Ads were original and beautiful, custom created by Carolyn von Feilitzsch, the arts director for the Palm Beach Post. After she retired ad creation and rack cards were taken over with the same inspiration by A. George Cripps and by Joseph J. Bucheck III.
All Season Brochures were exquisite and created by A. George Cripps. All photos used always captured by world renowned dance photographers Steven Caras and Janine Harris.
Ballet Florida always felt the responsibility it owed to the community. Reaching far into the community of Palm Beach County, Ballet Florida’s City Dance Outreach Program (a part of the Academy of Ballet Florida and organized and originally overseen by Christine O’Shea) provided dance classes and dance wear to underserved communities. While being one of the first programs of its kind, it became a National model for several other dance companies wanting to expand their outreach programs.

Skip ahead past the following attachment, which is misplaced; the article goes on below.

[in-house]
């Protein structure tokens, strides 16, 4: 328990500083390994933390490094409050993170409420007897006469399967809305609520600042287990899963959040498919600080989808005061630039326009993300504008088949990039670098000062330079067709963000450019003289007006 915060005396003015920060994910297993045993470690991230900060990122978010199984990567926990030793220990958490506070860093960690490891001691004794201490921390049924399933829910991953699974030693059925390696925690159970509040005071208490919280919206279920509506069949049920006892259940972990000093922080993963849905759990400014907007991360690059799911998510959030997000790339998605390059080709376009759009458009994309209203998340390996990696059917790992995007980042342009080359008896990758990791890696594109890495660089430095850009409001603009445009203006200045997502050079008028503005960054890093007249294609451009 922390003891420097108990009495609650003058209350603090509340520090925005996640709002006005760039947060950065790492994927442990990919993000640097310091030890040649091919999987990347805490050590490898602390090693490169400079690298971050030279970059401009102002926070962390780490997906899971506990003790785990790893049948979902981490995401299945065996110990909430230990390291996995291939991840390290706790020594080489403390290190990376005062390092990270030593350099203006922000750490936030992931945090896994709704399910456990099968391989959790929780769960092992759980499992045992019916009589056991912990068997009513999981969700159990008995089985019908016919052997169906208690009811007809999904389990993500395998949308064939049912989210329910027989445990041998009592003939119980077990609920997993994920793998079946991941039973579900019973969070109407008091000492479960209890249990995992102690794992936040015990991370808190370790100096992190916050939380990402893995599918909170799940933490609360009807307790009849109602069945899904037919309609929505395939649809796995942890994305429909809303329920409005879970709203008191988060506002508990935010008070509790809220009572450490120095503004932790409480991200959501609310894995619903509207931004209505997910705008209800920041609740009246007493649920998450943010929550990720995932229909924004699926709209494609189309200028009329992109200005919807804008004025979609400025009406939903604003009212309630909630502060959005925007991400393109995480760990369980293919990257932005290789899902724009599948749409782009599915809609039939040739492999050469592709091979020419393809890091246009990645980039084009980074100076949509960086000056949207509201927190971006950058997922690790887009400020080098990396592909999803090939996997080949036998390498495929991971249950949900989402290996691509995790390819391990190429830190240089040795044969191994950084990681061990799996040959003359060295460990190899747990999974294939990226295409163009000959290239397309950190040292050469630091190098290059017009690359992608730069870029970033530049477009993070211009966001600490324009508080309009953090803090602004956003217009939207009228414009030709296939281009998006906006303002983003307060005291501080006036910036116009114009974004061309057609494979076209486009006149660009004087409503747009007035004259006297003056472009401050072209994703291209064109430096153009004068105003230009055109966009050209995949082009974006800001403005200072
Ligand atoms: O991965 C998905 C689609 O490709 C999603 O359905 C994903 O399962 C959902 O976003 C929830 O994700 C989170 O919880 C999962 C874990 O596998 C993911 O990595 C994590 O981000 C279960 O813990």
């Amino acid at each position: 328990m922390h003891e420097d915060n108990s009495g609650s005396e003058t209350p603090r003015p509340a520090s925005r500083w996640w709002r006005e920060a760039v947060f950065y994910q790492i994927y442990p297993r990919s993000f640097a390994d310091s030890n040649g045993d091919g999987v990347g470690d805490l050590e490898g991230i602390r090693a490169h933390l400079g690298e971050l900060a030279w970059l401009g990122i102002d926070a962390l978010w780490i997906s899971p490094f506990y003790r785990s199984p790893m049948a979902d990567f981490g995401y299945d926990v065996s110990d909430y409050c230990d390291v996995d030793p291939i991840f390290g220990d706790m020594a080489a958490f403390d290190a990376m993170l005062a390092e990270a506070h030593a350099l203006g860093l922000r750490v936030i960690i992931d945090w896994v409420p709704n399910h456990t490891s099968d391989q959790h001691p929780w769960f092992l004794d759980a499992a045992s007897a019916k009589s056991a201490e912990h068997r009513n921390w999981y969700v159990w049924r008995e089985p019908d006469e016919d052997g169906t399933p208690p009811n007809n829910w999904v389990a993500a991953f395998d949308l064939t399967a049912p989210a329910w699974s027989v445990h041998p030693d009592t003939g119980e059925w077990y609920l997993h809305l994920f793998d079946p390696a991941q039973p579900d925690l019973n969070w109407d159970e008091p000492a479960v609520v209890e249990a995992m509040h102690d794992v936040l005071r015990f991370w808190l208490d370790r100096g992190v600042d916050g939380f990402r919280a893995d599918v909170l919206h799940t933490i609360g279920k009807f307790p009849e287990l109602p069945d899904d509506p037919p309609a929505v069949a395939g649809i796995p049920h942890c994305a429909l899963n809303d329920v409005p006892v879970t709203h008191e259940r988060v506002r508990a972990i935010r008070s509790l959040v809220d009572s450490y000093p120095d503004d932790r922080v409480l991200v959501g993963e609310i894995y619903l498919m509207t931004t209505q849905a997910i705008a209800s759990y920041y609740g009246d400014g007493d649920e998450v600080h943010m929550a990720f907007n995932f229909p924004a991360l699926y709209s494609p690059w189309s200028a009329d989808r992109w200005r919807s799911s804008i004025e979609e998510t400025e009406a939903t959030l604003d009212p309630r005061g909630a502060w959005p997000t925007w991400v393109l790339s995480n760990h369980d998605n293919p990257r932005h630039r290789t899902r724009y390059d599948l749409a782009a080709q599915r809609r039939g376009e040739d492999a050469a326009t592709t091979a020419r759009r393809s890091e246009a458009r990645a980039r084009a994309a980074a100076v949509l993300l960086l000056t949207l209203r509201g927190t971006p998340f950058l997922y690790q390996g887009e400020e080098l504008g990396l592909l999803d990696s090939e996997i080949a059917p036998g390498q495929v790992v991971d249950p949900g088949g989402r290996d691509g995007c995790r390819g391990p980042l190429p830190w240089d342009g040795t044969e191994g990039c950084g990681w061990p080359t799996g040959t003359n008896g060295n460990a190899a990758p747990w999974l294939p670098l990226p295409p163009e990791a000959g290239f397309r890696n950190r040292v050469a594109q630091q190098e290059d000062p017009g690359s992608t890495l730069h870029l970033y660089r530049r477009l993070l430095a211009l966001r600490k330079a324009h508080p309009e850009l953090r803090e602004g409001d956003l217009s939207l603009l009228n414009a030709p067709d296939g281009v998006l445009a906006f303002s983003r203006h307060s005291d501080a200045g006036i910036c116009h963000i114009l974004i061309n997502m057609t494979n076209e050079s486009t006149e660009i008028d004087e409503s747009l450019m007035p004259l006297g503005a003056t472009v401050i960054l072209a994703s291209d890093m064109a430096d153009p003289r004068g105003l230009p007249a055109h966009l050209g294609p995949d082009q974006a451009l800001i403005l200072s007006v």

Another first was the innovative program was Visions in Movement. Offering classes to the visually impaired, it was funded by the Jewish Guild for the Blind. The Guild sent Outreach Director Christine O’Shea to New York for her to better understand the needs of these students so she could formulate the new program.
The company always tried to partake in City events. Every December, Ballet Florida felt it was very important to participate in the West Palm Beach Annual Mayor’s Holiday and Tree Lighting. Flyers, brochures, coloring books, peppermints, photo-ops with the Mouse King, The Nutcracker, and the Sugar Plum Fairy, and coupons with drastically reduced ticket prices were always available.
The biggest of all was the Special Performance of Marie Hale’s The Nutcracker. Free tickets were offered to Palm Beach County’s underserved communities. 35,000 to 42,000 children were able to attend this performance over the years.
There was also a free or discounted ticket program throughout the season, for special populations of the community including senior citizens. Throughout a Season, Ballet Florida also donated hundreds of tickets to other non-profit organizations and charities to help with their fundraising needs and charity events.